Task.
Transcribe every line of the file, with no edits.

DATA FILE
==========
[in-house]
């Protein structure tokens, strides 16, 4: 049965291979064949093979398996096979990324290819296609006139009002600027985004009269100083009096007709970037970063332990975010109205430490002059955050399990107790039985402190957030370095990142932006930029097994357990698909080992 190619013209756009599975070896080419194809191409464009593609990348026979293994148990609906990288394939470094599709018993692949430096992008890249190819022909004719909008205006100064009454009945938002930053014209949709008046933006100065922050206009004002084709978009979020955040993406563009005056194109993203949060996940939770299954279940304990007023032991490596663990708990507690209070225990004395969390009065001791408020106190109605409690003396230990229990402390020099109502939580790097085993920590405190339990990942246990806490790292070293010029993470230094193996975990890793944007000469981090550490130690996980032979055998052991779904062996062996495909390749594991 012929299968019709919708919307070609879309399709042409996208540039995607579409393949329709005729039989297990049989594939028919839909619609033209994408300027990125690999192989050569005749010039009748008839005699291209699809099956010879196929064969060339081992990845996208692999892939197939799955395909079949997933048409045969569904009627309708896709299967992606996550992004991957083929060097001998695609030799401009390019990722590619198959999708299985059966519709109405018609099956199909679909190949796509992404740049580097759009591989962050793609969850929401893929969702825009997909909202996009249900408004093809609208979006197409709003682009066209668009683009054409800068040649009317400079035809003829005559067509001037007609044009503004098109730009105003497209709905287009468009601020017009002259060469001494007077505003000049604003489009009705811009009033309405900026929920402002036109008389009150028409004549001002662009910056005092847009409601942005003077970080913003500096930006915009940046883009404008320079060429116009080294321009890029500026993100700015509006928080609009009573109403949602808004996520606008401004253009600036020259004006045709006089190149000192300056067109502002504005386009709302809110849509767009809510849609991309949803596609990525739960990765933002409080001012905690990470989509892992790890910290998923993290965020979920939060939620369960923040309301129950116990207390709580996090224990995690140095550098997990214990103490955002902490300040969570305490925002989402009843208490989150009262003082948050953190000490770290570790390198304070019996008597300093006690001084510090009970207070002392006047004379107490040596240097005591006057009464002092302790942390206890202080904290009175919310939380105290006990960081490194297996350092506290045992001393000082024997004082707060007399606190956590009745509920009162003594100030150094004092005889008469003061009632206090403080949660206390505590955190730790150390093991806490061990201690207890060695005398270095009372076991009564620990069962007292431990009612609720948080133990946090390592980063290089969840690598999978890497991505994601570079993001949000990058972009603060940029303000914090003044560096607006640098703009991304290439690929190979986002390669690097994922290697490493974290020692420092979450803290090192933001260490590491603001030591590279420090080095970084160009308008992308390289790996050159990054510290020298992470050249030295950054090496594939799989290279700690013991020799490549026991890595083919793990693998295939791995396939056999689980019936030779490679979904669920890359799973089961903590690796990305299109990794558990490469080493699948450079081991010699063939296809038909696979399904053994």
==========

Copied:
[in-house]
């Protein structure tokens, strides 16, 4: 049965291979064949093979398996096979990324290819296609006139009002600027985004009269100083009096007709970037970063332990975010109205430490002059955050399990107790039985402190957030370095990142932006930029097994357990698909080992 190619013209756009599975070896080419194809191409464009593609990348026979293994148990609906990288394939470094599709018993692949430096992008890249190819022909004719909008205006100064009454009945938002930053014209949709008046933006100065922050206009004002084709978009979020955040993406563009005056194109993203949060996940939770299954279940304990007023032991490596663990708990507690209070225990004395969390009065001791408020106190109605409690003396230990229990402390020099109502939580790097085993920590405190339990990942246990806490790292070293010029993470230094193996975990890793944007000469981090550490130690996980032979055998052991779904062996062996495909390749594991 012929299968019709919708919307070609879309399709042409996208540039995607579409393949329709005729039989297990049989594939028919839909619609033209994408300027990125690999192989050569005749010039009748008839005699291209699809099956010879196929064969060339081992990845996208692999892939197939799955395909079949997933048409045969569904009627309708896709299967992606996550992004991957083929060097001998695609030799401009390019990722590619198959999708299985059966519709109405018609099956199909679909190949796509992404740049580097759009591989962050793609969850929401893929969702825009997909909202996009249900408004093809609208979006197409709003682009066209668009683009054409800068040649009317400079035809003829005559067509001037007609044009503004098109730009105003497209709905287009468009601020017009002259060469001494007077505003000049604003489009009705811009009033309405900026929920402002036109008389009150028409004549001002662009910056005092847009409601942005003077970080913003500096930006915009940046883009404008320079060429116009080294321009890029500026993100700015509006928080609009009573109403949602808004996520606008401004253009600036020259004006045709006089190149000192300056067109502002504005386009709302809110849509767009809510849609991309949803596609990525739960990765933002409080001012905690990470989509892992790890910290998923993290965020979920939060939620369960923040309301129950116990207390709580996090224990995690140095550098997990214990103490955002902490300040969570305490925002989402009843208490989150009262003082948050953190000490770290570790390198304070019996008597300093006690001084510090009970207070002392006047004379107490040596240097005591006057009464002092302790942390206890202080904290009175919310939380105290006990960081490194297996350092506290045992001393000082024997004082707060007399606190956590009745509920009162003594100030150094004092005889008469003061009632206090403080949660206390505590955190730790150390093991806490061990201690207890060695005398270095009372076991009564620990069962007292431990009612609720948080133990946090390592980063290089969840690598999978890497991505994601570079993001949000990058972009603060940029303000914090003044560096607006640098703009991304290439690929190979986002390669690097994922290697490493974290020692420092979450803290090192933001260490590491603001030591590279420090080095970084160009308008992308390289790996050159990054510290020298992470050249030295950054090496594939799989290279700690013991020799490549026991890595083919793990693998295939791995396939056999689980019936030779490679979904669920890359799973089961903590690796990305299109990794558990490469080493699948450079081991010699063939296809038909696979399904053994």